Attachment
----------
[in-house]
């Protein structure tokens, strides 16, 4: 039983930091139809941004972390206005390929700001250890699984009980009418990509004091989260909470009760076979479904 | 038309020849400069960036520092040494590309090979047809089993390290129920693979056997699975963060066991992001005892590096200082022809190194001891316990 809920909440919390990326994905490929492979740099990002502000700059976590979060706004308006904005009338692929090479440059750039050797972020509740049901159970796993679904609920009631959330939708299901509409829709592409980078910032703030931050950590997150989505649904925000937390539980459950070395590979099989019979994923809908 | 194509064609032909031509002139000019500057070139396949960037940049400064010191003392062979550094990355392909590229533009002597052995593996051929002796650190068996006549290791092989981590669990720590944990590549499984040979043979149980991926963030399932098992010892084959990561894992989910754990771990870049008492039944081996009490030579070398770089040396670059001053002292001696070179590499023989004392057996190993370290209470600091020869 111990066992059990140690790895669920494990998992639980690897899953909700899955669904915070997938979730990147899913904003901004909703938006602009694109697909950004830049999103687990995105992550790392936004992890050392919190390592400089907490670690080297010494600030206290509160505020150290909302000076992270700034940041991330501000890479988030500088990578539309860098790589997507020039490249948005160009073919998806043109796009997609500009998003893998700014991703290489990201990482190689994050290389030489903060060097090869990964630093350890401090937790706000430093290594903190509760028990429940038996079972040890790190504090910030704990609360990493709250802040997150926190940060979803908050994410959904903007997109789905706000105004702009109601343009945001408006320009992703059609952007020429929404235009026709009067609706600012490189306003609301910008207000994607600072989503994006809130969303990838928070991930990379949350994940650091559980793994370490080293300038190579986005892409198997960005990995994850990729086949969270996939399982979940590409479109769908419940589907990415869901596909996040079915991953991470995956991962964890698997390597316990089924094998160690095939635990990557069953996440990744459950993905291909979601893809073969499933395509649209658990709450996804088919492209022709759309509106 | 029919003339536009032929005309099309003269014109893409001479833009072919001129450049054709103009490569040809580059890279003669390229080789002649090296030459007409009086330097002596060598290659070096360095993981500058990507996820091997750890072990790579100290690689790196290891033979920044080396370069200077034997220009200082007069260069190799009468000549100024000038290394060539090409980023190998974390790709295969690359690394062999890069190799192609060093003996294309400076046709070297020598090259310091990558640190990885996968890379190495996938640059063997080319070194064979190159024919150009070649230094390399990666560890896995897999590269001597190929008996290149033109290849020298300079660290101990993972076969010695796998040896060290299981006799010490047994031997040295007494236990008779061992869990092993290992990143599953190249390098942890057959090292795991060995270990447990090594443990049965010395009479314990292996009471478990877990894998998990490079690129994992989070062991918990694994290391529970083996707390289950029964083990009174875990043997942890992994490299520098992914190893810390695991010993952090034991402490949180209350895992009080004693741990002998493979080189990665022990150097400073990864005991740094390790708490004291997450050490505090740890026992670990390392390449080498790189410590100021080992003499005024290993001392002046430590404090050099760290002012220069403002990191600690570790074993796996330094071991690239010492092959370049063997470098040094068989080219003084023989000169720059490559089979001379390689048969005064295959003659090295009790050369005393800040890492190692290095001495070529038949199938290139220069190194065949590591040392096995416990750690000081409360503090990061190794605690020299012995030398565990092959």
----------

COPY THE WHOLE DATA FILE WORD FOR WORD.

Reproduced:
[in-house]
């Protein structure tokens, strides 16, 4: 039983930091139809941004972390206005390929700001250890699984009980009418990509004091989260909470009760076979479904 | 038309020849400069960036520092040494590309090979047809089993390290129920693979056997699975963060066991992001005892590096200082022809190194001891316990 809920909440919390990326994905490929492979740099990002502000700059976590979060706004308006904005009338692929090479440059750039050797972020509740049901159970796993679904609920009631959330939708299901509409829709592409980078910032703030931050950590997150989505649904925000937390539980459950070395590979099989019979994923809908 | 194509064609032909031509002139000019500057070139396949960037940049400064010191003392062979550094990355392909590229533009002597052995593996051929002796650190068996006549290791092989981590669990720590944990590549499984040979043979149980991926963030399932098992010892084959990561894992989910754990771990870049008492039944081996009490030579070398770089040396670059001053002292001696070179590499023989004392057996190993370290209470600091020869 111990066992059990140690790895669920494990998992639980690897899953909700899955669904915070997938979730990147899913904003901004909703938006602009694109697909950004830049999103687990995105992550790392936004992890050392919190390592400089907490670690080297010494600030206290509160505020150290909302000076992270700034940041991330501000890479988030500088990578539309860098790589997507020039490249948005160009073919998806043109796009997609500009998003893998700014991703290489990201990482190689994050290389030489903060060097090869990964630093350890401090937790706000430093290594903190509760028990429940038996079972040890790190504090910030704990609360990493709250802040997150926190940060979803908050994410959904903007997109789905706000105004702009109601343009945001408006320009992703059609952007020429929404235009026709009067609706600012490189306003609301910008207000994607600072989503994006809130969303990838928070991930990379949350994940650091559980793994370490080293300038190579986005892409198997960005990995994850990729086949969270996939399982979940590409479109769908419940589907990415869901596909996040079915991953991470995956991962964890698997390597316990089924094998160690095939635990990557069953996440990744459950993905291909979601893809073969499933395509649209658990709450996804088919492209022709759309509106 | 029919003339536009032929005309099309003269014109893409001479833009072919001129450049054709103009490569040809580059890279003669390229080789002649090296030459007409009086330097002596060598290659070096360095993981500058990507996820091997750890072990790579100290690689790196290891033979920044080396370069200077034997220009200082007069260069190799009468000549100024000038290394060539090409980023190998974390790709295969690359690394062999890069190799192609060093003996294309400076046709070297020598090259310091990558640190990885996968890379190495996938640059063997080319070194064979190159024919150009070649230094390399990666560890896995897999590269001597190929008996290149033109290849020298300079660290101990993972076969010695796998040896060290299981006799010490047994031997040295007494236990008779061992869990092993290992990143599953190249390098942890057959090292795991060995270990447990090594443990049965010395009479314990292996009471478990877990894998998990490079690129994992989070062991918990694994290391529970083996707390289950029964083990009174875990043997942890992994490299520098992914190893810390695991010993952090034991402490949180209350895992009080004693741990002998493979080189990665022990150097400073990864005991740094390790708490004291997450050490505090740890026992670990390392390449080498790189410590100021080992003499005024290993001392002046430590404090050099760290002012220069403002990191600690570790074993796996330094071991690239010492092959370049063997470098040094068989080219003084023989000169720059490559089979001379390689048969005064295959003659090295009790050369005393800040890492190692290095001495070529038949199938290139220069190194065949590591040392096995416990750690000081409360503090990061190794605690020299012995030398565990092959």